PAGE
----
Under the Silver Lake
Andrew Garfield, Riley Keough, Topher Grace, Callie Hernandez, Don McManus, Zosia Mamet, Jeremy Bobb
FilmInk rates movies out of $20 — the score indicates the amount we believe a ticket to the movie to be worth
…the shaggiest of shaggy dog stories with some wonderful ideas but far too much bloat, practically screaming for a more judicious editor to take a run at the material.
In 2014, director David Robert Mitchell thrilled the world with clever indie horror flick, It Follows. The film’s elegant premise – a sexually transmitted demon – combined with tense direction and a Carpenter-esque score by Disasterpeace made the film a legitimate hit and raised anticipation for his next flick. Said film, Under the Silver Lake, is about to hit our shores for a limited cinema release and the result is… odd, sporadically engaging but not entirely successful.
Under the Silver Lake follows the antics of shiftless slacker, Sam (Andrew Garfield) who spends his days finding conspiracy theories in popular culture, not paying his rent and getting laid with almost surreal frequency. The story, such as it is, kicks off when Sam’s sexy neighbour, Sarah (Riley Keough) vanishes after the pair spend a flirtatious evening together getting baked and watching old movies. Sam investigates what he believes is a layered conspiracy, shambolically moving through Los Angeles uncovering quirky shenanigans such as B-list celebrity prostitutes, a dog killer, ethereal emo bands, the Homeless King (David Yow) and a renowned billionaire whose death hides even further secrets.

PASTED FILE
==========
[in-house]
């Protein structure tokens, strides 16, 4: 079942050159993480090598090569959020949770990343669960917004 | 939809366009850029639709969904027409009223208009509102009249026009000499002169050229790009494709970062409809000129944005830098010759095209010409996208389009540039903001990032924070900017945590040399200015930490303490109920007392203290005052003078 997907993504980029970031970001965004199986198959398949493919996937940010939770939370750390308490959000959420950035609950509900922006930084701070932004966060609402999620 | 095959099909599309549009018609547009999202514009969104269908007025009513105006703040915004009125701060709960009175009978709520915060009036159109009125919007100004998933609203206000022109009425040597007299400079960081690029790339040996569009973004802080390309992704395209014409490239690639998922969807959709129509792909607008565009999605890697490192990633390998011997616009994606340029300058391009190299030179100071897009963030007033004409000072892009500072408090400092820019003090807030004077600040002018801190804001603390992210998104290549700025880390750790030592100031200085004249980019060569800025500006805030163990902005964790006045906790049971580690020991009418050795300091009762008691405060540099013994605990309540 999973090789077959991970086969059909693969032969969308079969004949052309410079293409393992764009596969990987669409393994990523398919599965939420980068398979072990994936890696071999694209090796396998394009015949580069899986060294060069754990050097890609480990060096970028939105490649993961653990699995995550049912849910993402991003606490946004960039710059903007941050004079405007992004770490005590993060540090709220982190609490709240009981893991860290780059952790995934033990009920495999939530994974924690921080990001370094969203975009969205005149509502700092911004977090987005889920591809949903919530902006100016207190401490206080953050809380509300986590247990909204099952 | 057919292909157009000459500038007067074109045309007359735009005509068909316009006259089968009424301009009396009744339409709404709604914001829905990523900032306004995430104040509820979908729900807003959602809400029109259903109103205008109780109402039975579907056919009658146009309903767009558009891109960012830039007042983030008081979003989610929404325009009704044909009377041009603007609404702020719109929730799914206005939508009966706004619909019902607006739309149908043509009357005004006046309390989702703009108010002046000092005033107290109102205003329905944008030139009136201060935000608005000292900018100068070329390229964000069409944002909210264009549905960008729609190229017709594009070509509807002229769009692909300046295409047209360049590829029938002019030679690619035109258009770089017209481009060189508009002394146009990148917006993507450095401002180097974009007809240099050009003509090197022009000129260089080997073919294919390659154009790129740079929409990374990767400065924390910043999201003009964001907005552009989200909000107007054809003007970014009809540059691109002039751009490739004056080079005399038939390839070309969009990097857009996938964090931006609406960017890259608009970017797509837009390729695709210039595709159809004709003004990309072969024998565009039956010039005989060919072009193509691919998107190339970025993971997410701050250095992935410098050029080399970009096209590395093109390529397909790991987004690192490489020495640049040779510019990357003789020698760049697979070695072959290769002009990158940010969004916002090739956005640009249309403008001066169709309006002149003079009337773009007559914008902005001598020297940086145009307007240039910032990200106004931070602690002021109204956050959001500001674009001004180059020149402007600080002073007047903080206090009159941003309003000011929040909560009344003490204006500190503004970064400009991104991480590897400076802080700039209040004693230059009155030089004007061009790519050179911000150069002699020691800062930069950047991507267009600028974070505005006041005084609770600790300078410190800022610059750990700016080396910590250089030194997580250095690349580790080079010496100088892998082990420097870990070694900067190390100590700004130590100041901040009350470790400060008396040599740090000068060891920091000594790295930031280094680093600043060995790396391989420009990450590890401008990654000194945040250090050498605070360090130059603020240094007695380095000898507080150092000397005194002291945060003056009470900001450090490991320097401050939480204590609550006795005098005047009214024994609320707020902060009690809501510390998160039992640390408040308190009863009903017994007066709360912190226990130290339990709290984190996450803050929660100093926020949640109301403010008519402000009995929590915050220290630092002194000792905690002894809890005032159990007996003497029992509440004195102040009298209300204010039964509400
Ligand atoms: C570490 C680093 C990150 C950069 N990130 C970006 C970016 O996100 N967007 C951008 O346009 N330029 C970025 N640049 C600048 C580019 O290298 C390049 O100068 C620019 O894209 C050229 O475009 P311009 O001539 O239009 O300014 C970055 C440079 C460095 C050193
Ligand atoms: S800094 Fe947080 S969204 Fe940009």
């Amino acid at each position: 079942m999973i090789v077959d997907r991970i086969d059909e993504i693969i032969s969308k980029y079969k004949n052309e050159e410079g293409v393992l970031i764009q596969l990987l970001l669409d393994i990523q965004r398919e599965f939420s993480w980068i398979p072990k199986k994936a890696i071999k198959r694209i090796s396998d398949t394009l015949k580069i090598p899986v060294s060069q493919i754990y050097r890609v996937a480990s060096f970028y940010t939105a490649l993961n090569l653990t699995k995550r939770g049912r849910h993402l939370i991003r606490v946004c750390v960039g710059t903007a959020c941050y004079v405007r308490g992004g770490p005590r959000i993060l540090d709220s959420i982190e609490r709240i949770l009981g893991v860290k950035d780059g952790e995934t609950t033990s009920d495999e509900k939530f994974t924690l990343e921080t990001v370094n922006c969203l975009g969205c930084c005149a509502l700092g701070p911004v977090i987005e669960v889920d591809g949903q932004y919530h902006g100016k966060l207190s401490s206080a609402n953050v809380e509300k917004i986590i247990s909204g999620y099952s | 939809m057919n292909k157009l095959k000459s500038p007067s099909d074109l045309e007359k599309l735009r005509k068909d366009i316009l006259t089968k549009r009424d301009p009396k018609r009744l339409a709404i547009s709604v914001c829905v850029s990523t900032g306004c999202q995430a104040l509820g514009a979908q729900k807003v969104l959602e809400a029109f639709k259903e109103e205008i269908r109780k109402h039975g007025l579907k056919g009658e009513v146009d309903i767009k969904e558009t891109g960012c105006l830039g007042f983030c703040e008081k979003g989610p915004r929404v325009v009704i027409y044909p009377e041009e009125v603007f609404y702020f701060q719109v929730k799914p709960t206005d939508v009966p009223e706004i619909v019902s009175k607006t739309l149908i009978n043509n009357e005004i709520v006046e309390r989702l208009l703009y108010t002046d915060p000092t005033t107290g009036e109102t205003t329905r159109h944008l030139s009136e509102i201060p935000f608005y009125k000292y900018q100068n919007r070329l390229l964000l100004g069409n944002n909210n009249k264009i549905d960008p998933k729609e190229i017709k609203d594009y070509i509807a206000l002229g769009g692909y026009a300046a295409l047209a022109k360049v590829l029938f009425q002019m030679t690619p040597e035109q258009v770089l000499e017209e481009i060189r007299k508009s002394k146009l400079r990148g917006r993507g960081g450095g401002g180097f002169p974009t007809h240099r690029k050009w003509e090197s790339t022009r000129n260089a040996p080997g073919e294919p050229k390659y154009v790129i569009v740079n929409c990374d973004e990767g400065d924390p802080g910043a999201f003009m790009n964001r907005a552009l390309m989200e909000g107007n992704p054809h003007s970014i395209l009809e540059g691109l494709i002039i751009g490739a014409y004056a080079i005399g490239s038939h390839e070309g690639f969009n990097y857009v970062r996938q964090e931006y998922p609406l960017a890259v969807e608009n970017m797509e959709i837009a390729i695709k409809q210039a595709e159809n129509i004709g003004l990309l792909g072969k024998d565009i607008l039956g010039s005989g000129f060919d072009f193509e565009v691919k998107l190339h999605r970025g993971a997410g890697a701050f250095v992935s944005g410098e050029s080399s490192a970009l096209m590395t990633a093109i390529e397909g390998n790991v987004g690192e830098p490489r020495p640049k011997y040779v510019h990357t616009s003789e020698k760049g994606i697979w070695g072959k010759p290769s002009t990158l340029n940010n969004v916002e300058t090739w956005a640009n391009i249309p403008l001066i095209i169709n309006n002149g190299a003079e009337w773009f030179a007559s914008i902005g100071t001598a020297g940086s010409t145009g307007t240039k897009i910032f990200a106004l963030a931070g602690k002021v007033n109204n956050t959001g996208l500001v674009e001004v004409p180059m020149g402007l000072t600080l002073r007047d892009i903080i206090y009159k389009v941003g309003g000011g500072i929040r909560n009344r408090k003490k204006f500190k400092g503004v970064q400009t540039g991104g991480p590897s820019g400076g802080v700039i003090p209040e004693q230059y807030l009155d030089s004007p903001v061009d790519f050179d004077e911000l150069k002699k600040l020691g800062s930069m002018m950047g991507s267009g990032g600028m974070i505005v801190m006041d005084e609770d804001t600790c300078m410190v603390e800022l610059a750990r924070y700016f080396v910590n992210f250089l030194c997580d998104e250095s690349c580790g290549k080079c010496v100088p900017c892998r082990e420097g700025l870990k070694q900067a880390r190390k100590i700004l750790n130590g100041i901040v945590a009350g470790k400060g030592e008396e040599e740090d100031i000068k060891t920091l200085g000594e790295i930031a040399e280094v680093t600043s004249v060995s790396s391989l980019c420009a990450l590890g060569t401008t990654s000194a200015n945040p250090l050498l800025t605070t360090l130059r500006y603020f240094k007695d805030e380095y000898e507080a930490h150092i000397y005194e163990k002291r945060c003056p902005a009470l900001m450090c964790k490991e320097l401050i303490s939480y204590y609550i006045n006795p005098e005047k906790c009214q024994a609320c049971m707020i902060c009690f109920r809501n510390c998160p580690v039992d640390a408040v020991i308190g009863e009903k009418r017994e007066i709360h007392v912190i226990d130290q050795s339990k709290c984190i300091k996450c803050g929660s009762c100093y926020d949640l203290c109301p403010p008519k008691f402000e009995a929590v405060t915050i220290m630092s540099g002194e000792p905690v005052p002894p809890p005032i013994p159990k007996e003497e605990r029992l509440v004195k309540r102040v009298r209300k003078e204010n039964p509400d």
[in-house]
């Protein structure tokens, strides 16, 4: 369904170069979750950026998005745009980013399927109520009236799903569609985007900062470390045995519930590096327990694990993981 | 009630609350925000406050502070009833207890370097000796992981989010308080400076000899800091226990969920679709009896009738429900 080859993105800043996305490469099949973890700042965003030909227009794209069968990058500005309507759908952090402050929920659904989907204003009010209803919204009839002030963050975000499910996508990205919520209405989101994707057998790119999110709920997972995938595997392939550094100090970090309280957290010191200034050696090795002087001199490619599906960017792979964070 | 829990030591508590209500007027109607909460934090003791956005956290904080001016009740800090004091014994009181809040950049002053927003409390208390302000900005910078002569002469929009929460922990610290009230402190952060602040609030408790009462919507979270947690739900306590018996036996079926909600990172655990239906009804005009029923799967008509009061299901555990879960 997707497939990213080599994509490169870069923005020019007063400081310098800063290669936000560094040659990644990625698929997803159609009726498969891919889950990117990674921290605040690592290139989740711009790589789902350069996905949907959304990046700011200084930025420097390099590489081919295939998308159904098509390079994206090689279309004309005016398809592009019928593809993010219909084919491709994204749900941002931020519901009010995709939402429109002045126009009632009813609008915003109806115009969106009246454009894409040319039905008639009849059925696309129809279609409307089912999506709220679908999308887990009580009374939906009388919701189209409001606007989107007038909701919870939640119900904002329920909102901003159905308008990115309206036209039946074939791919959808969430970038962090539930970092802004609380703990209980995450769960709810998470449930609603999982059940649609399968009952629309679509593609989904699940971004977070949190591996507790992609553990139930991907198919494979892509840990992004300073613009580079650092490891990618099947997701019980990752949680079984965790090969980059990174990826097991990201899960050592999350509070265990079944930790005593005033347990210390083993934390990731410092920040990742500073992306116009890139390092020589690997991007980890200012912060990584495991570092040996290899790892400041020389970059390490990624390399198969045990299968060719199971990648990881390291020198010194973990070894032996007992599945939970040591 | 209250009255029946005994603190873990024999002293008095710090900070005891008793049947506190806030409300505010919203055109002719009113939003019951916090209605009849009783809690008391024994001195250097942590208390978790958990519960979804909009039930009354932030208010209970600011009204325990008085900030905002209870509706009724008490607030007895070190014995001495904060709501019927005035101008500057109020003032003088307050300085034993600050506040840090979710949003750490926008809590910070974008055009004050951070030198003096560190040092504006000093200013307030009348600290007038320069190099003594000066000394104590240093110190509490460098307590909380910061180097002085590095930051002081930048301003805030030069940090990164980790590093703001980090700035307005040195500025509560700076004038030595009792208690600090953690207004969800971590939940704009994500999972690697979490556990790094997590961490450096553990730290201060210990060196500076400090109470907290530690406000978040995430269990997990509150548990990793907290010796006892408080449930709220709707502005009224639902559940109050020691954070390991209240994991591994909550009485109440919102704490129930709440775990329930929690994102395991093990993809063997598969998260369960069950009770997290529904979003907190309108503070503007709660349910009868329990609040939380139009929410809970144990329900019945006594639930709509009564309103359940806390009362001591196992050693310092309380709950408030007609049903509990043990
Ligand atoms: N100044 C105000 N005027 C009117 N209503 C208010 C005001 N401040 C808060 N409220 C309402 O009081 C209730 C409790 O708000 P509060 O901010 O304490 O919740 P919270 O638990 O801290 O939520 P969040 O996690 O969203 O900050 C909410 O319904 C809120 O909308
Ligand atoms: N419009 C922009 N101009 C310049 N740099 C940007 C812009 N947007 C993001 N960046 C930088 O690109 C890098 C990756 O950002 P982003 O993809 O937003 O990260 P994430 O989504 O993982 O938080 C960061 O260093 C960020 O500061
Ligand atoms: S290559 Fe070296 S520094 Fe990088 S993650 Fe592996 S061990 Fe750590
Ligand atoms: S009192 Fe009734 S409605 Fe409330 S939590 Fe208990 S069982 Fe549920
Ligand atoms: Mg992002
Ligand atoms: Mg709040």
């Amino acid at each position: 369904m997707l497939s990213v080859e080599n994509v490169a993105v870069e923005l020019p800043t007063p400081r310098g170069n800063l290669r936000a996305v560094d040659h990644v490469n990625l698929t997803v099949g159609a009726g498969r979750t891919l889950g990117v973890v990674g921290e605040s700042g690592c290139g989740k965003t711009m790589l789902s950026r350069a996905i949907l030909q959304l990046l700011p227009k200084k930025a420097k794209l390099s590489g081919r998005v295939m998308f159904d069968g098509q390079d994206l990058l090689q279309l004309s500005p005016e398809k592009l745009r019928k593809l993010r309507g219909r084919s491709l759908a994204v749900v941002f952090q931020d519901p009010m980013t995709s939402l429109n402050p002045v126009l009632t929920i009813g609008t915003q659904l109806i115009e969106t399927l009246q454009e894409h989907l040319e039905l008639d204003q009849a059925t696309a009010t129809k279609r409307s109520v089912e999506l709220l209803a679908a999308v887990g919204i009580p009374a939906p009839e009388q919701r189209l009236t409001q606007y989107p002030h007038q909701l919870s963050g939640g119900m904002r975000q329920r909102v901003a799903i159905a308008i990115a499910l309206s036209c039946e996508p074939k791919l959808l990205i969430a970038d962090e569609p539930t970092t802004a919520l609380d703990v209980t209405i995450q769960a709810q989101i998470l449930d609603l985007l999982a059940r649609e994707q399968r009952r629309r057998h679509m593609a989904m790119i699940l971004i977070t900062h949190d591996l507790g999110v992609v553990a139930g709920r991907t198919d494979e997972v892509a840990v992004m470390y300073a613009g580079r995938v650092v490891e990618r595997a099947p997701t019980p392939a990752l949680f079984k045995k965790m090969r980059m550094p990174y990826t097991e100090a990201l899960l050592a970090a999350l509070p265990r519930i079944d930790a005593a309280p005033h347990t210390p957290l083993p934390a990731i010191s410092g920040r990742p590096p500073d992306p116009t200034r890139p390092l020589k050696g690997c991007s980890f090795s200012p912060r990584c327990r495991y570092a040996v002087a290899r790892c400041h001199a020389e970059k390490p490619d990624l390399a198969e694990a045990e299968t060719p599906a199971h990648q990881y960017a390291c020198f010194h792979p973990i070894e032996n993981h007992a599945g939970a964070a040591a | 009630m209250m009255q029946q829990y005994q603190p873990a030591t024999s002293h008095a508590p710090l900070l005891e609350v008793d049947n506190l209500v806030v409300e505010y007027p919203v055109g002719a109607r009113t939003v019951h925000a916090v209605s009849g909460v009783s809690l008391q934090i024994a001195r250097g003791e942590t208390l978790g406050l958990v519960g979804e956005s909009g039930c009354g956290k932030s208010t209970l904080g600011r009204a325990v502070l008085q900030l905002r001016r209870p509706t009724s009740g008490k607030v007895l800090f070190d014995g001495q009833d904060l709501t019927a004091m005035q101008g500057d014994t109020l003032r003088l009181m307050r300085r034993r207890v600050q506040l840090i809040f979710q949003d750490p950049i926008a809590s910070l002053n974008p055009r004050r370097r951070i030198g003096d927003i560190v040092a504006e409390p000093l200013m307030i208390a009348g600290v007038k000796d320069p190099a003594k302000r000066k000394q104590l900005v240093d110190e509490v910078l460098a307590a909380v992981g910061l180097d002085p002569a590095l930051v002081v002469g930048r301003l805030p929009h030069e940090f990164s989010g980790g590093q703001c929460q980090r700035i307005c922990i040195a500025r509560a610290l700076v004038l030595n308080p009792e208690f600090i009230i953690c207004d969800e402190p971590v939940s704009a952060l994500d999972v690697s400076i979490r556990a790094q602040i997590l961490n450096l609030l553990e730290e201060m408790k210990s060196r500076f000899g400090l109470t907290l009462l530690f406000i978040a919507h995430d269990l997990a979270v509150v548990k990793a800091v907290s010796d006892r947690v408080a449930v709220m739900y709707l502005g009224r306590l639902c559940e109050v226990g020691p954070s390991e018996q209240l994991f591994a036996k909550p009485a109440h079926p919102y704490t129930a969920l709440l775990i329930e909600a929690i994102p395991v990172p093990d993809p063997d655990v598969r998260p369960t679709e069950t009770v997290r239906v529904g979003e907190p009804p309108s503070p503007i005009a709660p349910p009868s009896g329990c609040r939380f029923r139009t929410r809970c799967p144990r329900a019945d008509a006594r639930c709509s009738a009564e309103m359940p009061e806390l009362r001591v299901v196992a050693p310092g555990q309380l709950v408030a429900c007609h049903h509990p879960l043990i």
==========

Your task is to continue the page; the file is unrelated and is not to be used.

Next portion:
The concept of a slacker investigator isn’t a bad one, it was used to great effect in The Big Lebowski (1998) and to slightly less stellar results in Inherent Vice (2014). The problem with Under the Silver Lake’s Sam is that he’s just a bit of a non-event. Pleasant but utterly passive, we’re never entirely sure why he’s doing what he does, which makes him a frustrating protagonist. Also, the film clocks in at a confounding 139 minutes (!) which is way too protracted a runtime for a tale with little or no narrative thread. That’s not to say there aren’t solid moments here; despite his thin character Andrew Garfield does a lot with the little he’s given. Plus, some of the subplots are intriguing, particularly during the story’s third act, but there’s so much extraneous filler you’ll likely find yourself exhausted by the sheer volume of quirk.
David Robert Mitchell’s direction remains solid, stylish and effective, however Under the Silver Lake is let down by surprisingly sloppy writing and a general lack of focus. The end result is the shaggiest of shaggy dog stories with some wonderful ideas but far too much bloat, practically screaming for a more judicious editor to take a run at the material. Ultimately, Under the Silver Lake is fun at times, but too uneven and woolly to recommend without qualification. Still, if you’re in the mood for something loose, amiable and mostly charming, there are worse ways to spend the day.